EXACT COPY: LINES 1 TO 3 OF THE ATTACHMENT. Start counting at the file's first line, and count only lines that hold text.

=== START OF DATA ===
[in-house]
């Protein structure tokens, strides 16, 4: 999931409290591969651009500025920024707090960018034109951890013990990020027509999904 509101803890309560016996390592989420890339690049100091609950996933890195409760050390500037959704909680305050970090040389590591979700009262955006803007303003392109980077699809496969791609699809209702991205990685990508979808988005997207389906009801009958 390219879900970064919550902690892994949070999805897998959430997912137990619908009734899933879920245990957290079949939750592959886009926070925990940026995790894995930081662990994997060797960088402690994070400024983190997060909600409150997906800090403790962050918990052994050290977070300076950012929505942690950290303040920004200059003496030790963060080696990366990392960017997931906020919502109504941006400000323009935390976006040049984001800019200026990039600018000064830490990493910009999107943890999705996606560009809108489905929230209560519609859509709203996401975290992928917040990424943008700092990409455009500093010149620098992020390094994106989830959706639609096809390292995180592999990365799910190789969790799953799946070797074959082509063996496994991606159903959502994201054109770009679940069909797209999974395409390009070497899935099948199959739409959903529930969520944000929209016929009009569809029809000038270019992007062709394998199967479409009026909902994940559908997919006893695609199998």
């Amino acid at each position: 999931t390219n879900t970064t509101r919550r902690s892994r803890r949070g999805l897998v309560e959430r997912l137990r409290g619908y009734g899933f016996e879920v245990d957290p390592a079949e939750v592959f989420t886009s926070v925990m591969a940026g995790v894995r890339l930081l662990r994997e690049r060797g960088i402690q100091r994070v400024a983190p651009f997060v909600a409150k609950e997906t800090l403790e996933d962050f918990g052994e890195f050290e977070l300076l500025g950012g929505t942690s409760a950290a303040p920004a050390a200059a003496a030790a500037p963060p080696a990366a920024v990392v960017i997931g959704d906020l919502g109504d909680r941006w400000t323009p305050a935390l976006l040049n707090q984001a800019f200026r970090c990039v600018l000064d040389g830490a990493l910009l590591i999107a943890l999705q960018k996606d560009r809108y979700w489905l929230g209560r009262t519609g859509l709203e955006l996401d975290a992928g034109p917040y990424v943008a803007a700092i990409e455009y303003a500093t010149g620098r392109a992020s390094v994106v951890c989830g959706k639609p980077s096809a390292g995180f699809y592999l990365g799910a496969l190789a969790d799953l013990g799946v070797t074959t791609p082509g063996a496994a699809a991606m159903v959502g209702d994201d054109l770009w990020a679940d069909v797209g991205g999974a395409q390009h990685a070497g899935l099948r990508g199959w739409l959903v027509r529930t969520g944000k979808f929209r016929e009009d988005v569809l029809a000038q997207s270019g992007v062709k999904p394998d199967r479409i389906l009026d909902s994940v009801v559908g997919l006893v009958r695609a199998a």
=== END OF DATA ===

[in-house]
């Protein structure tokens, strides 16, 4: 999931409290591969651009500025920024707090960018034109951890013990990020027509999904 509101803890309560016996390592989420890339690049100091609950996933890195409760050390500037959704909680305050970090040389590591979700009262955006803007303003392109980077699809496969791609699809209702991205990685990508979808988005997207389906009801009958 390219879900970064919550902690892994949070999805897998959430997912137990619908009734899933879920245990957290079949939750592959886009926070925990940026995790894995930081662990994997060797960088402690994070400024983190997060909600409150997906800090403790962050918990052994050290977070300076950012929505942690950290303040920004200059003496030790963060080696990366990392960017997931906020919502109504941006400000323009935390976006040049984001800019200026990039600018000064830490990493910009999107943890999705996606560009809108489905929230209560519609859509709203996401975290992928917040990424943008700092990409455009500093010149620098992020390094994106989830959706639609096809390292995180592999990365799910190789969790799953799946070797074959082509063996496994991606159903959502994201054109770009679940069909797209999974395409390009070497899935099948199959739409959903529930969520944000929209016929009009569809029809000038270019992007062709394998199967479409009026909902994940559908997919006893695609199998």
């Amino acid at each position: 999931t390219n879900t970064t509101r919550r902690s892994r803890r949070g999805l897998v309560e959430r997912l137990r409290g619908y009734g899933f016996e879920v245990d957290p390592a079949e939750v592959f989420t886009s926070v925990m591969a940026g995790v894995r890339l930081l662990r994997e690049r060797g960088i402690q100091r994070v400024a983190p651009f997060v909600a409150k609950e997906t800090l403790e996933d962050f918990g052994e890195f050290e977070l300076l500025g950012g929505t942690s409760a950290a303040p920004a050390a200059a003496a030790a500037p963060p080696a990366a920024v990392v960017i997931g959704d906020l919502g109504d909680r941006w400000t323009p305050a935390l976006l040049n707090q984001a800019f200026r970090c990039v600018l000064d040389g830490a990493l910009l590591i999107a943890l999705q960018k996606d560009r809108y979700w489905l929230g209560r009262t519609g859509l709203e955006l996401d975290a992928g034109p917040y990424v943008a803007a700092i990409e455009y303003a500093t010149g620098r392109a992020s390094v994106v951890c989830g959706k639609p980077s096809a390292g995180f699809y592999l990365g799910a496969l190789a969790d799953l013990g799946v070797t074959t791609p082509g063996a496994a699809a991606m159903v959502g209702d994201d054109l770009w990020a679940d069909v797209g991205g999974a395409q390009h990685a070497g899935l099948r990508g199959w739409l959903v027509r529930t969520g944000k979808f929209r016929e009009d988005v569809l029809a000038q997207s270019g992007v062709k999904p394998d199967r479409i389906l009026d909902s994940v009801v559908g997919l006893v009958r695609a199998a």